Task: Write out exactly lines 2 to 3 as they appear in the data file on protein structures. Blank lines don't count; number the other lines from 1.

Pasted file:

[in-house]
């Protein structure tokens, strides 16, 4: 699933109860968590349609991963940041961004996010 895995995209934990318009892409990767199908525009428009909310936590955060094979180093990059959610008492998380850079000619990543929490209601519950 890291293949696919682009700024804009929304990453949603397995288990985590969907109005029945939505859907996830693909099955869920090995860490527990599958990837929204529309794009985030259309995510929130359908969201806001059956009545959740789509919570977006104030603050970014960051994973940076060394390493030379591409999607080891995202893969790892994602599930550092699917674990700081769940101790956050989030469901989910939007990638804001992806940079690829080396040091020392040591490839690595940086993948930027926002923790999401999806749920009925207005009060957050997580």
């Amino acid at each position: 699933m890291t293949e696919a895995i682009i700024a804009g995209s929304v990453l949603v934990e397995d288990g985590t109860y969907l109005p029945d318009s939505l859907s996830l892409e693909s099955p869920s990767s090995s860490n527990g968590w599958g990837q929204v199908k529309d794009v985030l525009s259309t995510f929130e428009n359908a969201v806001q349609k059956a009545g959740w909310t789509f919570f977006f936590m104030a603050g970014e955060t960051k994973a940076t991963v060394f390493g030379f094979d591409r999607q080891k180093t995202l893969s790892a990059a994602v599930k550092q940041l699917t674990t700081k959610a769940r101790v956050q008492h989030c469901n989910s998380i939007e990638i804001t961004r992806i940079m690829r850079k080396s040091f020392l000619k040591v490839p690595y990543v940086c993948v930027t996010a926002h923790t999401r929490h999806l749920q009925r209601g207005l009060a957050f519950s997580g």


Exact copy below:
């Protein structure tokens, strides 16, 4: 699933109860968590349609991963940041961004996010 895995995209934990318009892409990767199908525009428009909310936590955060094979180093990059959610008492998380850079000619990543929490209601519950 890291293949696919682009700024804009929304990453949603397995288990985590969907109005029945939505859907996830693909099955869920090995860490527990599958990837929204529309794009985030259309995510929130359908969201806001059956009545959740789509919570977006104030603050970014960051994973940076060394390493030379591409999607080891995202893969790892994602599930550092699917674990700081769940101790956050989030469901989910939007990638804001992806940079690829080396040091020392040591490839690595940086993948930027926002923790999401999806749920009925207005009060957050997580």
């Amino acid at each position: 699933m890291t293949e696919a895995i682009i700024a804009g995209s929304v990453l949603v934990e397995d288990g985590t109860y969907l109005p029945d318009s939505l859907s996830l892409e693909s099955p869920s990767s090995s860490n527990g968590w599958g990837q929204v199908k529309d794009v985030l525009s259309t995510f929130e428009n359908a969201v806001q349609k059956a009545g959740w909310t789509f919570f977006f936590m104030a603050g970014e955060t960051k994973a940076t991963v060394f390493g030379f094979d591409r999607q080891k180093t995202l893969s790892a990059a994602v599930k550092q940041l699917t674990t700081k959610a769940r101790v956050q008492h989030c469901n989910s998380i939007e990638i804001t961004r992806i940079m690829r850079k080396s040091f020392l000619k040591v490839p690595y990543v940086c993948v930027t996010a926002h923790t999401r929490h999806l749920q009925r209601g207005l009060a957050f519950s997580g």